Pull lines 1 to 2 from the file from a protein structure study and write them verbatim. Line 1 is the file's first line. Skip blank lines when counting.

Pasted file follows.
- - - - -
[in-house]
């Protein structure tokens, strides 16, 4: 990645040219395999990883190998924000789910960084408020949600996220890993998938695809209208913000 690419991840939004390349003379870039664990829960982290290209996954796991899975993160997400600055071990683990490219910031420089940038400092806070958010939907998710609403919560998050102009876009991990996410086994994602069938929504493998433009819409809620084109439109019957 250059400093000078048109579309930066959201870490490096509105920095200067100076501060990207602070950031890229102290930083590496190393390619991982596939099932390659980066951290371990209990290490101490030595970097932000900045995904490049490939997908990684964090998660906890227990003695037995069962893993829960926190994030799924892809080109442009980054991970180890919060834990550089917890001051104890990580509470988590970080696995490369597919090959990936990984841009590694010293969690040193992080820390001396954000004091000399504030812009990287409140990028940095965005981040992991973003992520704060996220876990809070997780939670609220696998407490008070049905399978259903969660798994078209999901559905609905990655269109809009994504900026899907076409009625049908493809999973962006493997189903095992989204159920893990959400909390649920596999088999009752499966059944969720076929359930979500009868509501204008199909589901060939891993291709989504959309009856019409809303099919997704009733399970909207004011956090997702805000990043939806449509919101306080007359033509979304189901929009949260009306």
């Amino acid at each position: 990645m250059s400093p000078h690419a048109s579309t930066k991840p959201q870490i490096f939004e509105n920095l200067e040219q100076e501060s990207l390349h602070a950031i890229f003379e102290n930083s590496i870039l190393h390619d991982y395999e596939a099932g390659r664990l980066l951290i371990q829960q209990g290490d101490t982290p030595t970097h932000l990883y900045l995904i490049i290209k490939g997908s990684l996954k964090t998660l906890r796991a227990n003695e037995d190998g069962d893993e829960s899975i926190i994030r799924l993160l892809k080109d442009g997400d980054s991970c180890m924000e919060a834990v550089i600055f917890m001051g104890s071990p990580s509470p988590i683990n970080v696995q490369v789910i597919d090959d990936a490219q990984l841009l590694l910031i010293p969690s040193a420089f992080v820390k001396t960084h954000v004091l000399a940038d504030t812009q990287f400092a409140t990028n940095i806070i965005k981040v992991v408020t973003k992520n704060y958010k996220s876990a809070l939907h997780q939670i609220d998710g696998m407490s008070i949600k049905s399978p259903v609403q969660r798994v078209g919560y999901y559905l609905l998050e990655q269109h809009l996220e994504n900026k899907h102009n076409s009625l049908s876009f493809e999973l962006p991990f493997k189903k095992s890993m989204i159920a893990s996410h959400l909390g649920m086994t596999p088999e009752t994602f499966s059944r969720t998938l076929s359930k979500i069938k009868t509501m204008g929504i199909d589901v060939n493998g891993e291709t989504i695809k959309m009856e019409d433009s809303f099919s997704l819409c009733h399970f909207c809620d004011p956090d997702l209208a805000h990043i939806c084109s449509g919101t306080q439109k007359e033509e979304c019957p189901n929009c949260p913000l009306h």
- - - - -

[in-house]
């Protein structure tokens, strides 16, 4: 990645040219395999990883190998924000789910960084408020949600996220890993998938695809209208913000 690419991840939004390349003379870039664990829960982290290209996954796991899975993160997400600055071990683990490219910031420089940038400092806070958010939907998710609403919560998050102009876009991990996410086994994602069938929504493998433009819409809620084109439109019957 250059400093000078048109579309930066959201870490490096509105920095200067100076501060990207602070950031890229102290930083590496190393390619991982596939099932390659980066951290371990209990290490101490030595970097932000900045995904490049490939997908990684964090998660906890227990003695037995069962893993829960926190994030799924892809080109442009980054991970180890919060834990550089917890001051104890990580509470988590970080696995490369597919090959990936990984841009590694010293969690040193992080820390001396954000004091000399504030812009990287409140990028940095965005981040992991973003992520704060996220876990809070997780939670609220696998407490008070049905399978259903969660798994078209999901559905609905990655269109809009994504900026899907076409009625049908493809999973962006493997189903095992989204159920893990959400909390649920596999088999009752499966059944969720076929359930979500009868509501204008199909589901060939891993291709989504959309009856019409809303099919997704009733399970909207004011956090997702805000990043939806449509919101306080007359033509979304189901929009949260009306």